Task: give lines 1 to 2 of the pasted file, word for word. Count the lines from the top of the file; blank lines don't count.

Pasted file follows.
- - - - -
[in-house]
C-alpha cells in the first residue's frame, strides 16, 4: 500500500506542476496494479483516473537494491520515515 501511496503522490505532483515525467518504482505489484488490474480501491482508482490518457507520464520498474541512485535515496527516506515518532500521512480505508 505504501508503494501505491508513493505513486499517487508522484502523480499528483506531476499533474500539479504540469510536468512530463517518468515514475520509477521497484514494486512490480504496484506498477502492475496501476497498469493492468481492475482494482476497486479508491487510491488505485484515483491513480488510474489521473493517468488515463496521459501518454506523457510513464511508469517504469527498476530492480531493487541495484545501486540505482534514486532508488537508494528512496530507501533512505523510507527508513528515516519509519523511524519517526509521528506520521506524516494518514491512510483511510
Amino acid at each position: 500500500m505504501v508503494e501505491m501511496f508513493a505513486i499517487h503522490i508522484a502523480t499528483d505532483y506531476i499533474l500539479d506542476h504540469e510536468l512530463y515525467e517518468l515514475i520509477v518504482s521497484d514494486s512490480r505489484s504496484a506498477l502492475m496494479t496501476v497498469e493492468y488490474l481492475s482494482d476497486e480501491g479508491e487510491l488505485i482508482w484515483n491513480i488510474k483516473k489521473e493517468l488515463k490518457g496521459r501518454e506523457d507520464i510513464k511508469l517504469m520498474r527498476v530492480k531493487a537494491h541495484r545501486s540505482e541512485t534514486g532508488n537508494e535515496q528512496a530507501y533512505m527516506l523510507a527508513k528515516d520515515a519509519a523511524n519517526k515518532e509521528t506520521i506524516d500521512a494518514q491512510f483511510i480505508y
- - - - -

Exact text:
[in-house]
C-alpha cells in the first residue's frame, strides 16, 4: 500500500506542476496494479483516473537494491520515515 501511496503522490505532483515525467518504482505489484488490474480501491482508482490518457507520464520498474541512485535515496527516506515518532500521512480505508 505504501508503494501505491508513493505513486499517487508522484502523480499528483506531476499533474500539479504540469510536468512530463517518468515514475520509477521497484514494486512490480504496484506498477502492475496501476497498469493492468481492475482494482476497486479508491487510491488505485484515483491513480488510474489521473493517468488515463496521459501518454506523457510513464511508469517504469527498476530492480531493487541495484545501486540505482534514486532508488537508494528512496530507501533512505523510507527508513528515516519509519523511524519517526509521528506520521506524516494518514491512510483511510